Taiwanese Humpback Dolphin Protected Under US Endangered Species Act

Photo by John Wang

Washington, DC—The National Marine Fisheries Service today protected rare Taiwanese humpback dolphins, listing the species as “endangered” under the Endangered Species Act. The decision comes in response to a March 2016 petition from the Animal Welfare Institute, Center for Biological Diversity and WildEarth Guardians seeking US protections to help prevent the extinction of a population that now numbers fewer than 100 individuals.

“These rare dolphins deserve every possible chance to escape extinction, and we are thrilled that the National Marine Fisheries Service has stepped up and given them the protections of the Endangered Species Act,” said Taylor Jones, endangered species advocate for WildEarth Guardians. “A myriad of dolphin species are at risk due to human activities, and we owe these intelligent creatures the best protections we can give them.”

Taiwanese humpback dolphins are threatened by gillnet fishing, pollution, boat traffic, and development along Taiwan's densely populated west coast, including the proposed construction of large wind farms. An endangered listing will enable the United States to provide technical expertise and resources to support Taiwan in conserving the rare dolphin.

“This is good news that will help these rare dolphins avoid extinction. International cooperation is the key to saving certain critically endangered species,” said Abel Valdivia, an ocean scientist with the Center for Biological Diversity. “Now that US officials have made the right call on this listing, they should immediately start working with Taiwan on a recovery plan. The Endangered Species Act is a powerful tool that can still save the Taiwanese humpback dolphin and other small cetaceans struggling to survive.”

The Taiwanese humpback dolphin, also known as the Taiwanese white dolphin, is a biologically and culturally important subspecies of Indo-Pacific humpback dolphin. In 2014 the Service denied a previous petition to protect the Taiwanese humpback dolphin, concluding that the population was not distinct from the Chinese white dolphin, which swims in deeper waters closer to China’s coastline. New taxonomy studies, however, conclude that the Taiwanese humpback dolphin is a distinct subspecies with unique characteristics, whose numbers continue to decline to alarmingly low levels.

“This is a major victory for the Taiwanese dolphin,” said Tara Zuardo, Animal Welfare Institute senior wildlife attorney. “The Endangered Species Act will help enable the United States to provide the resources needed to help protect and conserve this imperiled population. We are grateful that the National Marine Fisheries Service recognized the need to take immediate action.”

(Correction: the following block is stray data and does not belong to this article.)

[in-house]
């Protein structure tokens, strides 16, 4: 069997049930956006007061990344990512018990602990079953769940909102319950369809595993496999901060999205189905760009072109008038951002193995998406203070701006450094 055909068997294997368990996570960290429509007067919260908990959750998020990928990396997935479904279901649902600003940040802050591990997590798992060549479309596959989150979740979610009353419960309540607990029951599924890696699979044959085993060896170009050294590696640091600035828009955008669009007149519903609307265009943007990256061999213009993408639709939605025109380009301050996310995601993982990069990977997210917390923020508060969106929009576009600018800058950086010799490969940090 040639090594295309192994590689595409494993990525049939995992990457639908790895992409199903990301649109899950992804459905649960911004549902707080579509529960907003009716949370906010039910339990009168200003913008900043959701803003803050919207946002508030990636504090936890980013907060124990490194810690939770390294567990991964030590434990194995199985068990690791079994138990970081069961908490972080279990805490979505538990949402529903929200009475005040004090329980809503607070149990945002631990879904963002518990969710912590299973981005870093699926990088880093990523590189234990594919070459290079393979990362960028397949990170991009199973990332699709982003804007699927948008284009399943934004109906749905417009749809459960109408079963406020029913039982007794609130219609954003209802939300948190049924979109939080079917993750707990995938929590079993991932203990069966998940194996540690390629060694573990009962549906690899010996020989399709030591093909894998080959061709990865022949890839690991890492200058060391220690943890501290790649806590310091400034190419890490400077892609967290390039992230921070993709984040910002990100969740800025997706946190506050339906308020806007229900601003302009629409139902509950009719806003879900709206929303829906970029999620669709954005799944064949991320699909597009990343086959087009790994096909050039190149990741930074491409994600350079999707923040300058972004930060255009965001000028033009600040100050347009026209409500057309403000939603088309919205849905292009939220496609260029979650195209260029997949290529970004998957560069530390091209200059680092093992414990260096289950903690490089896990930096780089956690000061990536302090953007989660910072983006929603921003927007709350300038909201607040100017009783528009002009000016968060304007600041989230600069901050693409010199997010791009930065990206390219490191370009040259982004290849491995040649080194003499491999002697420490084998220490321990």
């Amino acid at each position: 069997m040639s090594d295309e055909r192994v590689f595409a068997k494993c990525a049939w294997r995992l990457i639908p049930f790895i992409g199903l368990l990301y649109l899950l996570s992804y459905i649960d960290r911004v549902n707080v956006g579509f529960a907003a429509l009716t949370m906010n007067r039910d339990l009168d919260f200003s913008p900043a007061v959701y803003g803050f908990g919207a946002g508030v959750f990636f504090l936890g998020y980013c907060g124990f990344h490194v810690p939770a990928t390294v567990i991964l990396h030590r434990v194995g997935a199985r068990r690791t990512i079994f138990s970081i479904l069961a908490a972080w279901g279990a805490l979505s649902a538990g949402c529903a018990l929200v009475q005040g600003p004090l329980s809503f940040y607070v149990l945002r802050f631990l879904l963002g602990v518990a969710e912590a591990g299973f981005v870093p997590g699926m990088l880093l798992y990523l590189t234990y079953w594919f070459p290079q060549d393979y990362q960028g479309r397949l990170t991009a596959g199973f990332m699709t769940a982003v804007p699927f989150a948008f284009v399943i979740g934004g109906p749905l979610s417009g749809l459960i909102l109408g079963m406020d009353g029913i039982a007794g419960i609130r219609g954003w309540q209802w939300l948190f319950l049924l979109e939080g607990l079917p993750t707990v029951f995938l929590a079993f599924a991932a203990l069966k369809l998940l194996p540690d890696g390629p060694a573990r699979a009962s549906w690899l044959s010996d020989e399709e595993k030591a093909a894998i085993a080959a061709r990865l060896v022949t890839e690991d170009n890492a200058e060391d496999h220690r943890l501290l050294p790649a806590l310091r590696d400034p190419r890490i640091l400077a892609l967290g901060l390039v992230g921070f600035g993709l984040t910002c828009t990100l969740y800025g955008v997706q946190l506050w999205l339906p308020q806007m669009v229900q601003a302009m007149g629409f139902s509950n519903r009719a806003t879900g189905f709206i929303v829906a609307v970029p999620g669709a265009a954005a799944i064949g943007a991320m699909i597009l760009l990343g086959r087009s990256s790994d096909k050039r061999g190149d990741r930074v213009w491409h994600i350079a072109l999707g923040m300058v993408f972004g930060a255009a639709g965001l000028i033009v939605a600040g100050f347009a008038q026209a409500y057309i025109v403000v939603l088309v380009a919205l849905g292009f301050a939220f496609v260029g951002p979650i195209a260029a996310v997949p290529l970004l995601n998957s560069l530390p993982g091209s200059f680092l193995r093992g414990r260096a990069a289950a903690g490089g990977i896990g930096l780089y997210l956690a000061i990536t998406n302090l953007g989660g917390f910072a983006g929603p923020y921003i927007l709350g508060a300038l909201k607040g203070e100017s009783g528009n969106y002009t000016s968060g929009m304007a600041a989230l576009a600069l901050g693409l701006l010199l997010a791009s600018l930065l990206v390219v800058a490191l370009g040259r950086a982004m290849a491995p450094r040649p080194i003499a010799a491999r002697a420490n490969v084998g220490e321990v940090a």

An estimated 50 percent to 80 percent of all life on Earth is found in the oceans. More than half of marine species may be at risk of extinction by 2100 without significant conservation efforts. Despite this grave situation, the United States largely fails to protect marine species under the Endangered Species Act.

The Endangered Species Act is an effective safety net for imperiled species:  Scientists estimate that 227 species would have gone extinct by 2006 if not for the Act’s protections. Protecting species with global distributions can help focus US resources toward enforcement of international regulations and recovery of the species.

###

Media Contact

(202) 337-2332, media@awionline.org

The Animal Welfare Institute is a nonprofit charitable organization founded in 1951 and dedicated to reducing animal suffering caused by people. AWI engages policymakers, scientists, industry, and the public to achieve better treatment of animals everywhere — in the laboratory, on the farm, in commerce, at home, and in the wild.

The Center for Biological Diversity is a national, nonprofit conservation organization with more than 1.6 million members and online activists dedicated to the protection of endangered species and wild places.

WildEarth Guardians is a nonprofit conservation organization that protects and restores the wildlife, wild places, wild rivers, and health of the American West. We are working towards Endangered Species Act protections for diverse marine species through our Wild Oceans campaign.

Photo by John Wang